"The original design of the turntable was as a machine intended for sound reproduction, the has become a popular instrument for musical creation, spurred by the growth of hip-hop and DJ culture. Scratching is a hip-hop music technique of creating musical sounds using a turntable by manually pulling and pushing a record rapidly under the phonograph’s stylus. Scratching is commonly thought to have been invented c by GrandWizzard Theodore [Theodore Livingston] (b ), then a protégé of DJ Grandmaster Flash (b ). Flash, DJ Jazzy Jay (b ), Red Alert [Fred Crute] (b ), and others popularized the technique at community events in the 1970s as part of a crowd-pleasing DJ performance called “scratch-and-mix.”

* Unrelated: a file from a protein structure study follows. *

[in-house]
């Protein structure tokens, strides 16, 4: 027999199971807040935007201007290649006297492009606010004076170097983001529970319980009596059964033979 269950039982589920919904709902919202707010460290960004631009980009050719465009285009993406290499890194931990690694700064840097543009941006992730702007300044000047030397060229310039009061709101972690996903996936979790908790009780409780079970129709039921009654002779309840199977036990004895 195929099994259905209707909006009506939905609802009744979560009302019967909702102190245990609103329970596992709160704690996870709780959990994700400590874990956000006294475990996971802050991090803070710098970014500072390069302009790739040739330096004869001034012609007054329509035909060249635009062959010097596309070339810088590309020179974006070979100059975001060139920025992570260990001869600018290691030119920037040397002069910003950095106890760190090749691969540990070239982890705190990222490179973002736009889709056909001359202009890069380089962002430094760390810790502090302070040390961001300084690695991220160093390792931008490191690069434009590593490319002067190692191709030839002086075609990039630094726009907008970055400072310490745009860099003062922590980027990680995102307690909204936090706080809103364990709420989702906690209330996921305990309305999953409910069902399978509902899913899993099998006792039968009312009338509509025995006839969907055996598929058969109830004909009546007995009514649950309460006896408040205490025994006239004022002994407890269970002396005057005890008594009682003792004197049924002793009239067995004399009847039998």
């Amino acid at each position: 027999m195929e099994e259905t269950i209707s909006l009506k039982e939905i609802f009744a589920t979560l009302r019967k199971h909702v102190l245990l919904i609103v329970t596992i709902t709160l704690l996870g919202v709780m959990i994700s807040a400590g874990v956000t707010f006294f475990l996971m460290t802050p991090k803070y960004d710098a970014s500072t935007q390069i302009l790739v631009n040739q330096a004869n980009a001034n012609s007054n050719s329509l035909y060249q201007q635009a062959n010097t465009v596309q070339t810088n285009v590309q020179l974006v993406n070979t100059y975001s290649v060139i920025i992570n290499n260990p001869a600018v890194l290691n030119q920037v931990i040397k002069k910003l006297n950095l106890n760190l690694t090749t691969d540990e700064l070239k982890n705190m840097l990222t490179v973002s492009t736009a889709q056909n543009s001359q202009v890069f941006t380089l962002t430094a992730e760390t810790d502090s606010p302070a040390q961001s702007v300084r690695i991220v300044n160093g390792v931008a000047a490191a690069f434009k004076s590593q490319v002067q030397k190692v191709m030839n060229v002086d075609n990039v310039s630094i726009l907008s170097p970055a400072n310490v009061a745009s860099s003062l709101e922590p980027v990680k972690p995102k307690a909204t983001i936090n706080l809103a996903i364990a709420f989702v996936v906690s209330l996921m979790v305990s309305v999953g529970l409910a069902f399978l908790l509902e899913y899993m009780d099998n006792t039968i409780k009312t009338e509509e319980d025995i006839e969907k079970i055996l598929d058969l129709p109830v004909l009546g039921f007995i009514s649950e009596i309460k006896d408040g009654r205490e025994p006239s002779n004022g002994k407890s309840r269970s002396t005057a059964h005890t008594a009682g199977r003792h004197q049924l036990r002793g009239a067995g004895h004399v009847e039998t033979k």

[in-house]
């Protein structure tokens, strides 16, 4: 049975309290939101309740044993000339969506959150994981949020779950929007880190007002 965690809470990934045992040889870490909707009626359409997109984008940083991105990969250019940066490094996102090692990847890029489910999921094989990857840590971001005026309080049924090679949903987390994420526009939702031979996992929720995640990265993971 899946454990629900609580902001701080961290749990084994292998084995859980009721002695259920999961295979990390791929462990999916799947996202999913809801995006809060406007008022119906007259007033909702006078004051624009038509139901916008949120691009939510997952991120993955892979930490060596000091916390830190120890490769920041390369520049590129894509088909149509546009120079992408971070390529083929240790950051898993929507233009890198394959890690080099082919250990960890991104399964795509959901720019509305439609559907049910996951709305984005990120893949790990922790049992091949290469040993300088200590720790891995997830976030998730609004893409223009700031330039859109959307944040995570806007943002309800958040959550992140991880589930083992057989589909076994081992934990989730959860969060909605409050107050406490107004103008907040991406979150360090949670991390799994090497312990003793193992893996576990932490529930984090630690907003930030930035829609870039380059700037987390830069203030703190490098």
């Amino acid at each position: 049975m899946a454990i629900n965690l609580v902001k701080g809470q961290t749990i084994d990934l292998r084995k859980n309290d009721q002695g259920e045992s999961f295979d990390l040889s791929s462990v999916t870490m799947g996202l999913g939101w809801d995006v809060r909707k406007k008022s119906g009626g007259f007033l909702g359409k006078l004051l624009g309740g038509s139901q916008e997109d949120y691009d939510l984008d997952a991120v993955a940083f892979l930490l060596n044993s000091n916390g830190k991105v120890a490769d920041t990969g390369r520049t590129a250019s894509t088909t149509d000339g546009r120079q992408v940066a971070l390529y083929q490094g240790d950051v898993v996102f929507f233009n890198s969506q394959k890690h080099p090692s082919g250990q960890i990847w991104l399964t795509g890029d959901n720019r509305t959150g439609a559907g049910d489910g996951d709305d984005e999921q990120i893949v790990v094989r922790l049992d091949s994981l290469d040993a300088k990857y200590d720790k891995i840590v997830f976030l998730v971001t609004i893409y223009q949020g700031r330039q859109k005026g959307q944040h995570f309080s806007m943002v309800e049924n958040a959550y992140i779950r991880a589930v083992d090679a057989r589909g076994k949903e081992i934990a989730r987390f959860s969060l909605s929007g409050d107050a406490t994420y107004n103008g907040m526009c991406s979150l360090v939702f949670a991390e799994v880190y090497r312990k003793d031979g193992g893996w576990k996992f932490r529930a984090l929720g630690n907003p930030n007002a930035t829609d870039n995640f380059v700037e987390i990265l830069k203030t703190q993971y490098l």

In the 2000s scratching and related turntable techniques have been taught formally. Jam Master Jay cofounded the Scratch DJ Academy in New York in , while Berklee College of Music and other institutions offer courses in turntable techniques. Although DJs have moved from playing records in nightclubs to turntable-controlled MP3s using interfaces like Serato Scratch, scratching and related turntable techniques are still used prevalently with MP3 interfaces, CDJs (turntable-style CD players), and traditional records."
Katz, Mark. "Men, women, and turntables: gender and the DJ battle," The Musical Quarterly, v.89, no.4, (Winter 2006), pp.580-599.